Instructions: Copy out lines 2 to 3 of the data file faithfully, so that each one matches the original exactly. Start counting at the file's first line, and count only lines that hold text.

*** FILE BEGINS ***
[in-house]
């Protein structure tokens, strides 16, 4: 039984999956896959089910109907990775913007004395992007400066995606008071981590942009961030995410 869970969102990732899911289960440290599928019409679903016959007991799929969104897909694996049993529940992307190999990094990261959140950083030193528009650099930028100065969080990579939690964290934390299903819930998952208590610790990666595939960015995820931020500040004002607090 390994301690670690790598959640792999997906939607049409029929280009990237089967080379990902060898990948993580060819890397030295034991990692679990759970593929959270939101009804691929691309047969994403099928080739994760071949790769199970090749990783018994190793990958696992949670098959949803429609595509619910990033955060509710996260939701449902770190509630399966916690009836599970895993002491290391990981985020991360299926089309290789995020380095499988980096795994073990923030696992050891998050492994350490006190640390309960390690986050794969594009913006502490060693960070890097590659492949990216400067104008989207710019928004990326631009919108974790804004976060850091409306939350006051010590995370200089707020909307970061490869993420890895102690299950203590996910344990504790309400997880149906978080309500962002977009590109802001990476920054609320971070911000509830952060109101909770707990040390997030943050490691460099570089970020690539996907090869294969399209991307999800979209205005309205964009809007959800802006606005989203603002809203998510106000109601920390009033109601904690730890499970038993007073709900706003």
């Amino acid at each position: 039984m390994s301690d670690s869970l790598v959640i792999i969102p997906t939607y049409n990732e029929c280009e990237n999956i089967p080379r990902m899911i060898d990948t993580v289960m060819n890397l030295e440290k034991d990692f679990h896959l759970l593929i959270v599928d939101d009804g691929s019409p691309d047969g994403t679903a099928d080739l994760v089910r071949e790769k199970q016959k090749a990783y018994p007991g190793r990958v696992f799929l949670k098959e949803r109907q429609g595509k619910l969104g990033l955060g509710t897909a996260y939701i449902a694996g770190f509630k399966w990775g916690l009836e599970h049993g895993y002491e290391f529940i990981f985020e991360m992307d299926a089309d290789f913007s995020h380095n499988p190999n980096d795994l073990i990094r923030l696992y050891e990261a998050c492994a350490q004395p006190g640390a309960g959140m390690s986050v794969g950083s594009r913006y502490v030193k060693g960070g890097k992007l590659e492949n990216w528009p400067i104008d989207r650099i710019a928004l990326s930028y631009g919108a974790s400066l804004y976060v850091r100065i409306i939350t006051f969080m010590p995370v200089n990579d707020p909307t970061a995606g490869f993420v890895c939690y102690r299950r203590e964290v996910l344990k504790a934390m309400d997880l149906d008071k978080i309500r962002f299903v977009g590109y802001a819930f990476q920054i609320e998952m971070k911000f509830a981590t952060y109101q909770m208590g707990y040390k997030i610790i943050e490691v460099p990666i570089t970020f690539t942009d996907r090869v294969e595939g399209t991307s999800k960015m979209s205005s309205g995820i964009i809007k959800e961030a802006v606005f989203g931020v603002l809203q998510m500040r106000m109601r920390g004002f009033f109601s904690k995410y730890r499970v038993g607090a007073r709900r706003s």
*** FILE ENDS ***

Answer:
């Protein structure tokens, strides 16, 4: 039984999956896959089910109907990775913007004395992007400066995606008071981590942009961030995410 869970969102990732899911289960440290599928019409679903016959007991799929969104897909694996049993529940992307190999990094990261959140950083030193528009650099930028100065969080990579939690964290934390299903819930998952208590610790990666595939960015995820931020500040004002607090 390994301690670690790598959640792999997906939607049409029929280009990237089967080379990902060898990948993580060819890397030295034991990692679990759970593929959270939101009804691929691309047969994403099928080739994760071949790769199970090749990783018994190793990958696992949670098959949803429609595509619910990033955060509710996260939701449902770190509630399966916690009836599970895993002491290391990981985020991360299926089309290789995020380095499988980096795994073990923030696992050891998050492994350490006190640390309960390690986050794969594009913006502490060693960070890097590659492949990216400067104008989207710019928004990326631009919108974790804004976060850091409306939350006051010590995370200089707020909307970061490869993420890895102690299950203590996910344990504790309400997880149906978080309500962002977009590109802001990476920054609320971070911000509830952060109101909770707990040390997030943050490691460099570089970020690539996907090869294969399209991307999800979209205005309205964009809007959800802006606005989203603002809203998510106000109601920390009033109601904690730890499970038993007073709900706003």
């Amino acid at each position: 039984m390994s301690d670690s869970l790598v959640i792999i969102p997906t939607y049409n990732e029929c280009e990237n999956i089967p080379r990902m899911i060898d990948t993580v289960m060819n890397l030295e440290k034991d990692f679990h896959l759970l593929i959270v599928d939101d009804g691929s019409p691309d047969g994403t679903a099928d080739l994760v089910r071949e790769k199970q016959k090749a990783y018994p007991g190793r990958v696992f799929l949670k098959e949803r109907q429609g595509k619910l969104g990033l955060g509710t897909a996260y939701i449902a694996g770190f509630k399966w990775g916690l009836e599970h049993g895993y002491e290391f529940i990981f985020e991360m992307d299926a089309d290789f913007s995020h380095n499988p190999n980096d795994l073990i990094r923030l696992y050891e990261a998050c492994a350490q004395p006190g640390a309960g959140m390690s986050v794969g950083s594009r913006y502490v030193k060693g960070g890097k992007l590659e492949n990216w528009p400067i104008d989207r650099i710019a928004l990326s930028y631009g919108a974790s400066l804004y976060v850091r100065i409306i939350t006051f969080m010590p995370v200089n990579d707020p909307t970061a995606g490869f993420v890895c939690y102690r299950r203590e964290v996910l344990k504790a934390m309400d997880l149906d008071k978080i309500r962002f299903v977009g590109y802001a819930f990476q920054i609320e998952m971070k911000f509830a981590t952060y109101q909770m208590g707990y040390k997030i610790i943050e490691v460099p990666i570089t970020f690539t942009d996907r090869v294969e595939g399209t991307s999800k960015m979209s205005s309205g995820i964009i809007k959800e961030a802006v606005f989203g931020v603002l809203q998510m500040r106000m109601r920390g004002f009033f109601s904690k995410y730890r499970v038993g607090a007073r709900r706003s």